How will our world respond to climate change? In our research group, we study the relationship between the atmosphere and the terrestrial biosphere.
Why do we study the terrestrial biosphere? Trees are a living, breathing dynamic component of the Earth system. Like humans, they can respond and adapt to climate change in ways that we cannot anticipate. Further, these responses can influence atmospheric composition through the release of gas phase compounds like water vapor and volatile organic compounds (VOC), and particulate matter such as pollen. These gas and aerosol components can cause changes in climate at the local and regional scale by altering surface air temperatures and precipitation.
How can we represent such a dynamic, responsive component such as trees into our climate models? And how important are these natural changes in comparison to those that are driven by human beings? Our research group works to integrate the dynamic biosphere into high-resolution models and compare with observations, with the ultimate goal of developing a comprehensive understanding of regional scale climate and atmospheric chemistry.
A new paper co-authored by Dr. Steiner on the ozone-temperature relationship in the Midwest is now out in Atmospheric Environment.
This month is all about workshops, including the Ozone Deposition Workshop at Lamont-Doherty (October 1-2), the Science Users SMAP meeting at MIT (October 18-19), and the National Academies Workshop on The Future of Boundary Layer Observing (October 23-26).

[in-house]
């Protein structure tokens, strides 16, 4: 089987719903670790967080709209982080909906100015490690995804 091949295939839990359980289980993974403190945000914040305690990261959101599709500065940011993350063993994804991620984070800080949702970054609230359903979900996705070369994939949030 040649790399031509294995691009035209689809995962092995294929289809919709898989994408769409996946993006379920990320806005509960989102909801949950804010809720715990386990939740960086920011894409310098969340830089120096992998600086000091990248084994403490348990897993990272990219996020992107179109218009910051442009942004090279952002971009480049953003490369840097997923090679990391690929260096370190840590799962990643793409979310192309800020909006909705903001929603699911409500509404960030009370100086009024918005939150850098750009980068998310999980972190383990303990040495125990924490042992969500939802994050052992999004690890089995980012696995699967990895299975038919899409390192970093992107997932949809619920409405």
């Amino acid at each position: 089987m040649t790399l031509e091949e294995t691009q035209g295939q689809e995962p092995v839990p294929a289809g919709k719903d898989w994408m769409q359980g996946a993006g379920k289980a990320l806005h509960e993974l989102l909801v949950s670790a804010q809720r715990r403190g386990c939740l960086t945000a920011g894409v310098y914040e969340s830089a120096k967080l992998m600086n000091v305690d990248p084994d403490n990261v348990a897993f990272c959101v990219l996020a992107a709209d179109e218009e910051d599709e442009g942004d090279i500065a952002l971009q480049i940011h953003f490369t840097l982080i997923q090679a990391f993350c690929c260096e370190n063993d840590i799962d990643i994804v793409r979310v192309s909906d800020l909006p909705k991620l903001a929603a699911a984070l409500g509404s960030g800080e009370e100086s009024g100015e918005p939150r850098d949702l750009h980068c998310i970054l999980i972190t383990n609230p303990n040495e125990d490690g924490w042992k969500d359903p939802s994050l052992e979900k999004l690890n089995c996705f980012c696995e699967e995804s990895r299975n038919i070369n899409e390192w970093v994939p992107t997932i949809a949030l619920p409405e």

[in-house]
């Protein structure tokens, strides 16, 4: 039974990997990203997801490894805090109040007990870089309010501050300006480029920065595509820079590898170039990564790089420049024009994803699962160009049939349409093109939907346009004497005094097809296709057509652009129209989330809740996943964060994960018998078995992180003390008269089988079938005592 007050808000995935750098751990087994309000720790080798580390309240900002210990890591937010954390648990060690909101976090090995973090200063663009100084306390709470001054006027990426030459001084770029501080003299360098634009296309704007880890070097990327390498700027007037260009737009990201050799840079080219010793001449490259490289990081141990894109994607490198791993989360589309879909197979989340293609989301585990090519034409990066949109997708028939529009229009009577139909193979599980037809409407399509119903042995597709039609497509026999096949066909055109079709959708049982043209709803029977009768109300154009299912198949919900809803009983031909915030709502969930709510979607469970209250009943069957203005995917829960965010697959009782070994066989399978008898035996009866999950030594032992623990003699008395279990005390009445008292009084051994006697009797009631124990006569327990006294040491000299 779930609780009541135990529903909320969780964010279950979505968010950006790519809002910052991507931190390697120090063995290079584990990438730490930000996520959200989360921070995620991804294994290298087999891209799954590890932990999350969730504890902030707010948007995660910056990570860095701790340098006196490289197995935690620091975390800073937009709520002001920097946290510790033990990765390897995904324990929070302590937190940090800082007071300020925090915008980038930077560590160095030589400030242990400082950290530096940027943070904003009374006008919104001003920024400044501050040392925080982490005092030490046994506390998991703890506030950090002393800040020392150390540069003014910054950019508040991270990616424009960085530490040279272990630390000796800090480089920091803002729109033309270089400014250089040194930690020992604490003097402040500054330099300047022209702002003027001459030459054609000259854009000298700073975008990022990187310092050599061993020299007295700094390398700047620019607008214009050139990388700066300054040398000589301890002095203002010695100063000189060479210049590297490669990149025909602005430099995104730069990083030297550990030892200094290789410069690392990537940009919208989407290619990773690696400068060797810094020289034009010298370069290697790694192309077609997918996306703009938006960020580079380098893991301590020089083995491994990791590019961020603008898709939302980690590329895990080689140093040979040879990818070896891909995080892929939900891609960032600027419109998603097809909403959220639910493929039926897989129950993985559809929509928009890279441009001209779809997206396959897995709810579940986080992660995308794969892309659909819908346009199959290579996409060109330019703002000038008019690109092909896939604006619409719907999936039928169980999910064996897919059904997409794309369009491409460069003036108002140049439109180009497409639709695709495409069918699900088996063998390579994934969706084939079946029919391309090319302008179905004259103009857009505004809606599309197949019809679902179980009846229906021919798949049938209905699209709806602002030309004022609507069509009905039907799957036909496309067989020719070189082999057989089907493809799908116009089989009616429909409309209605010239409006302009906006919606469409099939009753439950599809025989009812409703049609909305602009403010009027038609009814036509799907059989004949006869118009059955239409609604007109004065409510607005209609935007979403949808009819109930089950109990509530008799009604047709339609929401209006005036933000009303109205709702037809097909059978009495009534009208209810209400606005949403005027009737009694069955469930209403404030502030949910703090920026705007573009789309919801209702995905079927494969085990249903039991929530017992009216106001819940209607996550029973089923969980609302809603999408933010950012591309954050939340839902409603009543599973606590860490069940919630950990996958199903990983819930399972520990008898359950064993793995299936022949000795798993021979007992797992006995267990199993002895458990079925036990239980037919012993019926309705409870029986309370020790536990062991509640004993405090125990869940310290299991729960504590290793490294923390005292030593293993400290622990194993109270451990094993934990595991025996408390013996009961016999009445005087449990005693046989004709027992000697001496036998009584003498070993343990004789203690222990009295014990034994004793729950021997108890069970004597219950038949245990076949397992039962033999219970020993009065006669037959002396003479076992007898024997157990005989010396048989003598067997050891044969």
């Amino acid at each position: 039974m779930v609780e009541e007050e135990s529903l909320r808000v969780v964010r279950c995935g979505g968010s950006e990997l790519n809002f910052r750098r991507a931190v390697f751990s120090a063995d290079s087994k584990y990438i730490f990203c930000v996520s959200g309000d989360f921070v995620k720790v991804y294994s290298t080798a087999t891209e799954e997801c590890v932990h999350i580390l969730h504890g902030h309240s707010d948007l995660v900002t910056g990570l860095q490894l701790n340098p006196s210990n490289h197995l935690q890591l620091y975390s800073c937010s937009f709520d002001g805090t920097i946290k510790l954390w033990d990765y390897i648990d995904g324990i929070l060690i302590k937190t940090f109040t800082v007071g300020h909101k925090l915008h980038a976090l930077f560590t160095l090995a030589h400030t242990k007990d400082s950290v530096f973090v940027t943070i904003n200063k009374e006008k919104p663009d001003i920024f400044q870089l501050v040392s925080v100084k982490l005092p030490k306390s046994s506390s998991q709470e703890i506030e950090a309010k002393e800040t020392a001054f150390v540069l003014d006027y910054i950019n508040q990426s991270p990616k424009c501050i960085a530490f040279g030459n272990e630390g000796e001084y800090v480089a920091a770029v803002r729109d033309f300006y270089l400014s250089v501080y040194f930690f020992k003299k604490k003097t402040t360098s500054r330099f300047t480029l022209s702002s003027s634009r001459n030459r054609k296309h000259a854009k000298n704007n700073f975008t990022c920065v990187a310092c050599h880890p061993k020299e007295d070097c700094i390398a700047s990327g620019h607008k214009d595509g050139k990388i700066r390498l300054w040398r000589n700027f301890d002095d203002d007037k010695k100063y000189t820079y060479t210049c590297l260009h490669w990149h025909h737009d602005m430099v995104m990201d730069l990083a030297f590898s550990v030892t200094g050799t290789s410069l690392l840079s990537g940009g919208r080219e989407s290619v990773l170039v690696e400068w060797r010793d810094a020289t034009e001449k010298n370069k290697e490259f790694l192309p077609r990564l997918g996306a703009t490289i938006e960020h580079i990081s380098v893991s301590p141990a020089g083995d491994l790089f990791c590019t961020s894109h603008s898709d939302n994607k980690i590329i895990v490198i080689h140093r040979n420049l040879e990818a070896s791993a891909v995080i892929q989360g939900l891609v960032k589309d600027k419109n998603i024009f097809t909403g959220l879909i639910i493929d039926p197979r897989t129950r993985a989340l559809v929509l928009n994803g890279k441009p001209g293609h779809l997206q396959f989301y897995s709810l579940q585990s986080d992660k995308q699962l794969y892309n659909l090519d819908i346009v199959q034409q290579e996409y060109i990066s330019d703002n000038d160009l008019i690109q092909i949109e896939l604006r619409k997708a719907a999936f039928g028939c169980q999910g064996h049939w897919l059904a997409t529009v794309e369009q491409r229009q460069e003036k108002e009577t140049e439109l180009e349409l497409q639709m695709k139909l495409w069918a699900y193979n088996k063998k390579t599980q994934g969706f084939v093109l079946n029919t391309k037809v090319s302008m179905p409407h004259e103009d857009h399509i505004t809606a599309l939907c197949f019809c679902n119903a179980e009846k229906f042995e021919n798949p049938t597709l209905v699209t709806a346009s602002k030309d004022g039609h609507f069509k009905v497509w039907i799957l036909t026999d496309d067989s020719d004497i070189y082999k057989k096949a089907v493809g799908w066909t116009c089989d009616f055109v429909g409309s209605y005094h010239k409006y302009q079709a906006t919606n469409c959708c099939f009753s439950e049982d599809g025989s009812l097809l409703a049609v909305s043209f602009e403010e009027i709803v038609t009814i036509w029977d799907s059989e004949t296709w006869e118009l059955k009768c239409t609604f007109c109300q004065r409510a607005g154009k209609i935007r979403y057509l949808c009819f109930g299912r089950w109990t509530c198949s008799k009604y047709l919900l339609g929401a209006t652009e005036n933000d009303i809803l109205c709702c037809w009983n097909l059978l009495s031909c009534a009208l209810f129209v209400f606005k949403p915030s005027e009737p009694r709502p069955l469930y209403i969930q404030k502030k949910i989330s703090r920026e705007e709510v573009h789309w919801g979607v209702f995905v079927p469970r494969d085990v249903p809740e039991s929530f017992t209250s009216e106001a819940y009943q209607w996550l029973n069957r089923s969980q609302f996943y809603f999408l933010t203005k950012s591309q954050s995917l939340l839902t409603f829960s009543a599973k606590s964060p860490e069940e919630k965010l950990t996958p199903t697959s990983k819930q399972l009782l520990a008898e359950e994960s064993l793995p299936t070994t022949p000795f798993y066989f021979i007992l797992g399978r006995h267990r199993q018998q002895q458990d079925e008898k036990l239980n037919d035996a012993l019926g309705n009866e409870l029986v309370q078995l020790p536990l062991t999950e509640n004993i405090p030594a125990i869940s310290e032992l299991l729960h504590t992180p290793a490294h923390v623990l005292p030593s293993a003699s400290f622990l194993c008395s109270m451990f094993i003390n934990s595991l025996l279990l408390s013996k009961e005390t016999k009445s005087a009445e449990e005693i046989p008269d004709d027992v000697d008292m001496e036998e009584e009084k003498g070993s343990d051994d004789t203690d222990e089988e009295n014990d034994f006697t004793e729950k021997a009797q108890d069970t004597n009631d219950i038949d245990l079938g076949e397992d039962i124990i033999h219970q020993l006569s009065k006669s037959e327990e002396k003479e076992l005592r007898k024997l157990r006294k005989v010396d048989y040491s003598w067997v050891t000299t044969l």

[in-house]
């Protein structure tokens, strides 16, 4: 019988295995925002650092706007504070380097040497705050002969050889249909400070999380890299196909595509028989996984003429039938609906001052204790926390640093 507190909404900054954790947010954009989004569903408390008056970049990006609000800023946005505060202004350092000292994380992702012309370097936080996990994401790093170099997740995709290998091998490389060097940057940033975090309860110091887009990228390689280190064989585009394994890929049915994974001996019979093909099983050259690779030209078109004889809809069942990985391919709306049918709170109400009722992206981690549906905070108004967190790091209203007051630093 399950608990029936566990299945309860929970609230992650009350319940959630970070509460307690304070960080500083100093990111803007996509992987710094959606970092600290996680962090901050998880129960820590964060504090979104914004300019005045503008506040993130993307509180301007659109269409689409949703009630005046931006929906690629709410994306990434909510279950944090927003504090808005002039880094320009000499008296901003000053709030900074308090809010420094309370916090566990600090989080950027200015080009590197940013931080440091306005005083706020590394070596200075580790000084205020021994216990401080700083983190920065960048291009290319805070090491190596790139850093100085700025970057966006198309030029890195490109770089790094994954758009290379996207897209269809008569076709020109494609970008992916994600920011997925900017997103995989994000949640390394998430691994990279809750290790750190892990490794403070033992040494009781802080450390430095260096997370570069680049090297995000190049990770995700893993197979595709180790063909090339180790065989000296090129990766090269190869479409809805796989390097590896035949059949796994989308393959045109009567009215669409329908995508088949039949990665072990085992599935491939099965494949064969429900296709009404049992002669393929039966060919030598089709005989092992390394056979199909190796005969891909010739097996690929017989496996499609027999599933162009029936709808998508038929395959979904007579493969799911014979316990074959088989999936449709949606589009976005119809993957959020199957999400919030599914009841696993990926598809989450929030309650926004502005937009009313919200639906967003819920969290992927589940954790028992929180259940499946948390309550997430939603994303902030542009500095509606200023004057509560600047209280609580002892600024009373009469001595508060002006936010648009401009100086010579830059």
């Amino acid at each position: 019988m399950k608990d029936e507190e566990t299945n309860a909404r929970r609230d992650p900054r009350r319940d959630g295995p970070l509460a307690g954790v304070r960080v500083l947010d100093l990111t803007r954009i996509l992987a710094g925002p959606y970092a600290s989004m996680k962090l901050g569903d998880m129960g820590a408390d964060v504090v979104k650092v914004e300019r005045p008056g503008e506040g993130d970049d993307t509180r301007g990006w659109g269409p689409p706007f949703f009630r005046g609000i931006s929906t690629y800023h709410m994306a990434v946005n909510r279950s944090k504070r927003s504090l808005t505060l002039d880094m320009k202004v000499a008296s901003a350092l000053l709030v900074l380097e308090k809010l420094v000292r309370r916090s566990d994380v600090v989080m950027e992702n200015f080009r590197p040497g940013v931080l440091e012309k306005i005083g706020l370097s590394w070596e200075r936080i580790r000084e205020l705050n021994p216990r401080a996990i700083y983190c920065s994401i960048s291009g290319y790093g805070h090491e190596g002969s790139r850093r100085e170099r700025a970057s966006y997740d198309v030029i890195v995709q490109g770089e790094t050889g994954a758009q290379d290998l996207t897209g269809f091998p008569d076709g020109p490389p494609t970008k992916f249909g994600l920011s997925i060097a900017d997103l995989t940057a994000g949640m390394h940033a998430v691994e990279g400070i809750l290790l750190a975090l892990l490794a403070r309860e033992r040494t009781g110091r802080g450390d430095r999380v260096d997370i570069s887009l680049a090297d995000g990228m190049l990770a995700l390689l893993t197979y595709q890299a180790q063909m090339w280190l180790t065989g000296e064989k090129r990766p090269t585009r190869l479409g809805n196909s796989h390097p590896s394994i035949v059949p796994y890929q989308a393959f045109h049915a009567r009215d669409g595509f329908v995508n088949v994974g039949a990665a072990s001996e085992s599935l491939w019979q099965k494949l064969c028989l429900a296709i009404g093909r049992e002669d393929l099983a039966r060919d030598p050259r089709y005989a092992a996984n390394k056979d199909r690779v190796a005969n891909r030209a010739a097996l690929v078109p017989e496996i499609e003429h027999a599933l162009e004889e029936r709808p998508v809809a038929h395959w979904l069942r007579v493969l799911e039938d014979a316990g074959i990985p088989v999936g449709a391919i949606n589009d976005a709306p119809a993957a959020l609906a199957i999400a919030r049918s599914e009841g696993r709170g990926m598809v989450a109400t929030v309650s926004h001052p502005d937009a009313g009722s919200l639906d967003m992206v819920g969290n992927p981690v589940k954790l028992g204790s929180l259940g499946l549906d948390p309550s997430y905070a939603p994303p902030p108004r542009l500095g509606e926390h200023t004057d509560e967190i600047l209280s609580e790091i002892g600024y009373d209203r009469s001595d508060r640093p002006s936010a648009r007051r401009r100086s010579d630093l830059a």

- September 2017
Welcome to Thiago dos Santos, a new postdoc in the group! Thiago recently finished his Ph.D. at the University of Minnesota and will be working on NASA SMAP data with the CLM.
September 11-14: iLEAPS Science Conference in Oxford, UK.
September 18-19: Dr. Steiner attends the final REQUA project meeting in Thessaloniki, Greece.
September 26-29: Dr. Steiner co-chairs the 2017 College of Engineering NextProf workshop.
Congratulations to graduate student Matthew Wozniak on the acceptance of his pollen emissions paper in GMD!August 2017
Congratulations to Yang Li for the publication of her second dissertation manuscript, titled "Impact of in-cloud aqueous processes on the chemistry and transport of biogenic volatile organic compounds" now online in JGR-Atmospheres.July 2017
Dr. Steiner presents the group's pollen research at the Gordon Conference on Atmospheric Chemistry in Sunday River, Maine.June 2017
Graduate student Matt Wozniak has a new paper online in Geoscientific Model Developement Discussions on the pollen emissions model.
Welcome to visiting graduate student Serafeim (Makis) Kontos from Thessaloniki University! Makis is visiting the group through October as part of the EU-funded Marie Curie Training Grant.
Farewell to group members Stacey Kawecki and Peiyun Zhu! Stacey will be starting a postdoctoral fellowship position at Colorado State University and Peiyun is headed off to graduate school at Stanford.
Congratulations to graduate student Samantha Basile on the publication of paper titled "Projected precipitation changes within the Great Lakes and Western Lake Erie Basin: A multi-model analysis of intensity and seasonality" now available online in the International Journal of Climatology.May 2017
May 22: NSF CoastalSEES project team meeting for year one in the Space Research Building (12-5PM). Project updates are provided on the project website.
Dr. Steiner participates in Hill visits in Washington D.C. representing UCAR science.
May 5: Congratulations to Stacey Kawecki for successfully defending her Ph.D. dissertation!
For older events, please visit the News Archive.